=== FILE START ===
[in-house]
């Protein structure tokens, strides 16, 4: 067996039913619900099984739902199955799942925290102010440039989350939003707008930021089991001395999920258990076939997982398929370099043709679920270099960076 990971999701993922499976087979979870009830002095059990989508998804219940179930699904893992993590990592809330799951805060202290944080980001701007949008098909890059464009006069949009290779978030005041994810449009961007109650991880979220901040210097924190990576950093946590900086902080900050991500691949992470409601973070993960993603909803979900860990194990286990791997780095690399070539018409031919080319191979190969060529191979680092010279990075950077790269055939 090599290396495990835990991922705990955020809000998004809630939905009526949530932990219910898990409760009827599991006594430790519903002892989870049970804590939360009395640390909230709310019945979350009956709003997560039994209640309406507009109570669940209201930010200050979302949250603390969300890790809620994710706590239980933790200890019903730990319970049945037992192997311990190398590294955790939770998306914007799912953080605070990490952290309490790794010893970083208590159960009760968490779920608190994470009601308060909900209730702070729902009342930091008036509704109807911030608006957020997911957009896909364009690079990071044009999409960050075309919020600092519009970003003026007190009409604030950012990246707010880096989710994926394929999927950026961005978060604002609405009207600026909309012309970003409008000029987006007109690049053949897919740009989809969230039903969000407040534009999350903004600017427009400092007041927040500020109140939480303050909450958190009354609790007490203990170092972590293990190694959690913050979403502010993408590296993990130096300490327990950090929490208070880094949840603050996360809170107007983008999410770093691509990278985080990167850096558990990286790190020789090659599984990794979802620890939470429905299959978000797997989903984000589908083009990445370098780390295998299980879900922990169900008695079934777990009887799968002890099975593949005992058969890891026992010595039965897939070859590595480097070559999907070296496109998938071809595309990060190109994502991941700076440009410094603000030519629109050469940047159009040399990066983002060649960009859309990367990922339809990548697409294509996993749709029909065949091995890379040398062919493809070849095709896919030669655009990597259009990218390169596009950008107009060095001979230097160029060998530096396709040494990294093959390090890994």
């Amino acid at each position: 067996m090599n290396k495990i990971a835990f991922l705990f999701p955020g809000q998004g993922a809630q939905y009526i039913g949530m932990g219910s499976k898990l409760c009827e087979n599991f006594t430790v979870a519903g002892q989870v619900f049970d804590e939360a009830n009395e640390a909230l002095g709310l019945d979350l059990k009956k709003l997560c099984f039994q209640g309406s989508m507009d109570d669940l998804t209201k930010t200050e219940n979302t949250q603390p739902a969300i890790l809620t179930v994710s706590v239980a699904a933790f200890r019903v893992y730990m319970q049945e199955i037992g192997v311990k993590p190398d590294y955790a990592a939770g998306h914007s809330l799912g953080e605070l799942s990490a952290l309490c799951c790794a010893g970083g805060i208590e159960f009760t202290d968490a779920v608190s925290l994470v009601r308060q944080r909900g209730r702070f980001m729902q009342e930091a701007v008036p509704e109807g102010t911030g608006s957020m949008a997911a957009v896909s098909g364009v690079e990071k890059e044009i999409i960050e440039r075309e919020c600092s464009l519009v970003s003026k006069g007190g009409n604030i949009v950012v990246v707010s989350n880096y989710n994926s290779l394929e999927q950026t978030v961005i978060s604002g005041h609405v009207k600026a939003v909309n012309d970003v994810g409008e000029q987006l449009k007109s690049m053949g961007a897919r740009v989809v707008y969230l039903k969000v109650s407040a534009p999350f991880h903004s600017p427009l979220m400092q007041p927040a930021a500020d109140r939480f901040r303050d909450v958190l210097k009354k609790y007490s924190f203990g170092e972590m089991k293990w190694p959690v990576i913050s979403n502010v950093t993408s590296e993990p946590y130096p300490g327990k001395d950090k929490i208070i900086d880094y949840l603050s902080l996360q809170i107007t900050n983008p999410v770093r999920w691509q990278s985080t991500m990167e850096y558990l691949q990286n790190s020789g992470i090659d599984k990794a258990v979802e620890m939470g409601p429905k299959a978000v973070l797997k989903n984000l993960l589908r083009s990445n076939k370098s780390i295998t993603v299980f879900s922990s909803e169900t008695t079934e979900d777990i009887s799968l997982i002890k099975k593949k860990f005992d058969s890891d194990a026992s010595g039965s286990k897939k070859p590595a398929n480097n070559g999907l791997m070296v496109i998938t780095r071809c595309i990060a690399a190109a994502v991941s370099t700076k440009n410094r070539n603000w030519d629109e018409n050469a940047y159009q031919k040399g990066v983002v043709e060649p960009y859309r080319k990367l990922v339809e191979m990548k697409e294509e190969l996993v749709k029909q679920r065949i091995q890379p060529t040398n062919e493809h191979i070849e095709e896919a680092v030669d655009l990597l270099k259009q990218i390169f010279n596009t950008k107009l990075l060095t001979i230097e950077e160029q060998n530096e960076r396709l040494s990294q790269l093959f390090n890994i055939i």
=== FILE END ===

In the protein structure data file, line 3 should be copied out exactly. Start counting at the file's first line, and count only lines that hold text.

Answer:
């Amino acid at each position: 067996m090599n290396k495990i990971a835990f991922l705990f999701p955020g809000q998004g993922a809630q939905y009526i039913g949530m932990g219910s499976k898990l409760c009827e087979n599991f006594t430790v979870a519903g002892q989870v619900f049970d804590e939360a009830n009395e640390a909230l002095g709310l019945d979350l059990k009956k709003l997560c099984f039994q209640g309406s989508m507009d109570d669940l998804t209201k930010t200050e219940n979302t949250q603390p739902a969300i890790l809620t179930v994710s706590v239980a699904a933790f200890r019903v893992y730990m319970q049945e199955i037992g192997v311990k993590p190398d590294y955790a990592a939770g998306h914007s809330l799912g953080e605070l799942s990490a952290l309490c799951c790794a010893g970083g805060i208590e159960f009760t202290d968490a779920v608190s925290l994470v009601r308060q944080r909900g209730r702070f980001m729902q009342e930091a701007v008036p509704e109807g102010t911030g608006s957020m949008a997911a957009v896909s098909g364009v690079e990071k890059e044009i999409i960050e440039r075309e919020c600092s464009l519009v970003s003026k006069g007190g009409n604030i949009v950012v990246v707010s989350n880096y989710n994926s290779l394929e999927q950026t978030v961005i978060s604002g005041h609405v009207k600026a939003v909309n012309d970003v994810g409008e000029q987006l449009k007109s690049m053949g961007a897919r740009v989809v707008y969230l039903k969000v109650s407040a534009p999350f991880h903004s600017p427009l979220m400092q007041p927040a930021a500020d109140r939480f901040r303050d909450v958190l210097k009354k609790y007490s924190f203990g170092e972590m089991k293990w190694p959690v990576i913050s979403n502010v950093t993408s590296e993990p946590y130096p300490g327990k001395d950090k929490i208070i900086d880094y949840l603050s902080l996360q809170i107007t900050n983008p999410v770093r999920w691509q990278s985080t991500m990167e850096y558990l691949q990286n790190s020789g992470i090659d599984k990794a258990v979802e620890m939470g409601p429905k299959a978000v973070l797997k989903n984000l993960l589908r083009s990445n076939k370098s780390i295998t993603v299980f879900s922990s909803e169900t008695t079934e979900d777990i009887s799968l997982i002890k099975k593949k860990f005992d058969s890891d194990a026992s010595g039965s286990k897939k070859p590595a398929n480097n070559g999907l791997m070296v496109i998938t780095r071809c595309i990060a690399a190109a994502v991941s370099t700076k440009n410094r070539n603000w030519d629109e018409n050469a940047y159009q031919k040399g990066v983002v043709e060649p960009y859309r080319k990367l990922v339809e191979m990548k697409e294509e190969l996993v749709k029909q679920r065949i091995q890379p060529t040398n062919e493809h191979i070849e095709e896919a680092v030669d655009l990597l270099k259009q990218i390169f010279n596009t950008k107009l990075l060095t001979i230097e950077e160029q060998n530096e960076r396709l040494s990294q790269l093959f390090n890994i055939i």